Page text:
They're united in nothing when it comes to political philosophy, but the leaders of Britain's two main political parties share a similar Brexit-related conundrum namely, how can they corral their fractious lawmakers?
Jeremy Corbyn, leader of Britain's Labor Party, the country's main opposition party, is caught between powerful factions over whether he should back growing calls for a rerun referendum on leaving the European Union. On Tuesday, he edged closer to doing so, but now risks seeing resignations from his front-bench parliamentary team.
Likewise, British Prime Minister Theresa May is also boxed in after her highly contentious Brexit withdrawal agreement was voted down last week in the biggest parliamentary reversal ever handed a prime minister in British history.
A total of 432 lawmakers, including a third of her own ruling Conservative Party, refused to endorse the deal. Her cabinet, split down the middle between rebellious hardline Brexiters and dissident pro-EU ministers, is being buffeted by threats of ministerial resignations and conspiracies.
Wilkins Micawber, the British fictional character conceived by novelist Charles Dickens, would no doubt sympathize with their plight as they try to navigate their way out of a political labyrinth. Both leaders appear to be running down the clock, having adopted the so-called Micawber Principle of hoping 'something turns up' to rescue them.
But it isn't clear anything can, and a smashup seems inevitable in what the Economist has dubbed 'the mother of all messes.' Parliament's rejection of the proposed Brexit deal has thrust the rancorously divided country into a political and constitutional crisis.
May stubbornly plows on with a draft deal she stills appears to believe can be tinkered, if only EU negotiators would play ball. So far, they have refused to do so, as exasperation mounts across Europe with Britain's chaotic state.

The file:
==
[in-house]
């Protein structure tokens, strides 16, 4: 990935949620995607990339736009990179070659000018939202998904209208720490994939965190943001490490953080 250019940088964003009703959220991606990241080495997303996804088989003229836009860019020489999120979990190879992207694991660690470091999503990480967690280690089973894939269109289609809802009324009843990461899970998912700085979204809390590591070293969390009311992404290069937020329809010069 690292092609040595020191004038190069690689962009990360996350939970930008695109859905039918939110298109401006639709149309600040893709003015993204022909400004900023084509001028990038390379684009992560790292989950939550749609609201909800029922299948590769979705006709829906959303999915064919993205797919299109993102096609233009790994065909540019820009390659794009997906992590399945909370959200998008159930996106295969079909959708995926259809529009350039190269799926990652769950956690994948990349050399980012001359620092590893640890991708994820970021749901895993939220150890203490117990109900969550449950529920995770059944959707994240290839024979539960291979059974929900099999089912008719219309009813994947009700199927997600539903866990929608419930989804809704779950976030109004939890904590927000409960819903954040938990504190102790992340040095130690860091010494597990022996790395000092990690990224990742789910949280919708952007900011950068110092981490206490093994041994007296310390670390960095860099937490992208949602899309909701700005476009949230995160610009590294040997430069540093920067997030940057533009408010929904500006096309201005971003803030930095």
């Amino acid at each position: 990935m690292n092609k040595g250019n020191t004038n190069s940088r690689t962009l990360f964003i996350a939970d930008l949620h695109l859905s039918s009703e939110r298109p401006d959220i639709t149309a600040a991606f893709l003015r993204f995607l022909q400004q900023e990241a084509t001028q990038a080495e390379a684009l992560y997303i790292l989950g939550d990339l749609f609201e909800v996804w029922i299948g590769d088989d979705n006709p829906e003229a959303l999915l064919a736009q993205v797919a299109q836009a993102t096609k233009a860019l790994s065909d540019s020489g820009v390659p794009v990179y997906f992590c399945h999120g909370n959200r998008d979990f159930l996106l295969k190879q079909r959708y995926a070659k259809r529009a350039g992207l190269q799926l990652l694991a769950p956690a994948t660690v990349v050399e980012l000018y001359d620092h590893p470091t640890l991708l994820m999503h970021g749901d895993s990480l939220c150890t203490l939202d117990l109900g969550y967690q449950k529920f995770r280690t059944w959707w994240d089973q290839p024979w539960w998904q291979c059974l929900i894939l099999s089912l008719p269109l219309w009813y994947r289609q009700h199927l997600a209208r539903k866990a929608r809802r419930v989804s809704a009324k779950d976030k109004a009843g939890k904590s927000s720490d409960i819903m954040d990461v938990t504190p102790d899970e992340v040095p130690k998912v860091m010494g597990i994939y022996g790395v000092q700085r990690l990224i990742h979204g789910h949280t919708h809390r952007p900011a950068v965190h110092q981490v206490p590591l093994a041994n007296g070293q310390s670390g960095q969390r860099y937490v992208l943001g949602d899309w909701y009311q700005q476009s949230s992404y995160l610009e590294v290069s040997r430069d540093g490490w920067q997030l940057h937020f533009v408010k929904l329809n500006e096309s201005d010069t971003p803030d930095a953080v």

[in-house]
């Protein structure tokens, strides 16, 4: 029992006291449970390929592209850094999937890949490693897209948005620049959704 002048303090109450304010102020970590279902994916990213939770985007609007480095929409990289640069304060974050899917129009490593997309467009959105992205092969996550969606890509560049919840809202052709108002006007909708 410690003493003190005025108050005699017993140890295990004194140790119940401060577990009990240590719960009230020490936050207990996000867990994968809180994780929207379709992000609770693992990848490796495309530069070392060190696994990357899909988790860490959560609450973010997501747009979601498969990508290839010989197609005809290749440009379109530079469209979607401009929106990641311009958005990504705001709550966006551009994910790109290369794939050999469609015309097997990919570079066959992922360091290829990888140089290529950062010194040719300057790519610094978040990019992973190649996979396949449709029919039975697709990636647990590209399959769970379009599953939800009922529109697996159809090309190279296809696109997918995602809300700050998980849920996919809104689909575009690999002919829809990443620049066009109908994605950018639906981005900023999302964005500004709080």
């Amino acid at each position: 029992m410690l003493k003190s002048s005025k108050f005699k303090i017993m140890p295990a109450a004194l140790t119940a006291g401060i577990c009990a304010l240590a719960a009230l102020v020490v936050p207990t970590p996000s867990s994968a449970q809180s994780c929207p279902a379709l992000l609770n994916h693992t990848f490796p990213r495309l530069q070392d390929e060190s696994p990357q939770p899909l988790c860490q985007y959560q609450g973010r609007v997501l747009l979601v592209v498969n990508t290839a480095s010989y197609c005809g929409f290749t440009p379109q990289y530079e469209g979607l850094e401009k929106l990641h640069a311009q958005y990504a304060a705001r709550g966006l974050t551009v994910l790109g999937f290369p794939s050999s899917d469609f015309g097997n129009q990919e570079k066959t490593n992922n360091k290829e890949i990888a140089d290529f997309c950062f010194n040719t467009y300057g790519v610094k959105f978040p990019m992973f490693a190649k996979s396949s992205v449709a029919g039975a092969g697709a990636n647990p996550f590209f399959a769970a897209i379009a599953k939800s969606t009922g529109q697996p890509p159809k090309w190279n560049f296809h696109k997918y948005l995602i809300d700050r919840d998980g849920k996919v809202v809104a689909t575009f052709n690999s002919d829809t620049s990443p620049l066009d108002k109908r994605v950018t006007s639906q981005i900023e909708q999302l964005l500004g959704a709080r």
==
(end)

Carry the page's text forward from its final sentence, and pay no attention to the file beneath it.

On Monday, Corbyn accused May of being trapped in Groundhog Day, as she ruled out a second referendum to break the political deadlock or even delay Britain's scheduled March 29 departure from the European Union. Corbyn was referencing the 1993 film starring Bill Murray, in which a weatherman is fated to live out the same day over and over again.
Customs union with EU
May indicated she would try to secure 'concessions' from Brussels to make an amended deal more palatable for critics before bringing it back to the House of Commons for another vote.
As the squabbling continues, traditional procedures and conventions are increasingly being cast aside. Cabinet ministers and lawmakers are in open revolt.
May's proposed deal would see Britain locked in a customs union with the EU for several years while it negotiates a vaguely defined free trade settlement.
In the temporary customs union, Britain would be unable to influence EU laws, regulations and product standards it would have to observe. The transition was reached to avoid customs checks on the border separating Northern Ireland and the Irish Republic, but British lawmakers fear Britain could be trapped indefinitely in the transition.
Threat of resignations
Most lawmakers and commentators say the deal is dead, leaving Britain either having to leave the EU without a deal, which could push the country into recession, or staying in the bloc. The third alternative is developing another last-minute plan. Either of the options could fail to secure a majority in the House of Commons.
Corbyn is backing a parliament vote on holding a rerun referendum to avoid a rebellion from one party faction, but without actually endorsing another plebiscite himself in the hopes he can avoid half his leadership team resigning.
His tactic throughout the uproar over Brexit has been one of calculated equivocation, his critics complain. But it arguably has been dictated by the splits in his own party.
Amber Rudd, May's works and pensions minister, and a possible candidate to replace her, has warned May that up to 40 ministers could quit next week when parliament votes on a motion to prohibit the government from taking the country out of the EU in March without a deal.
How that would work legally is unclear.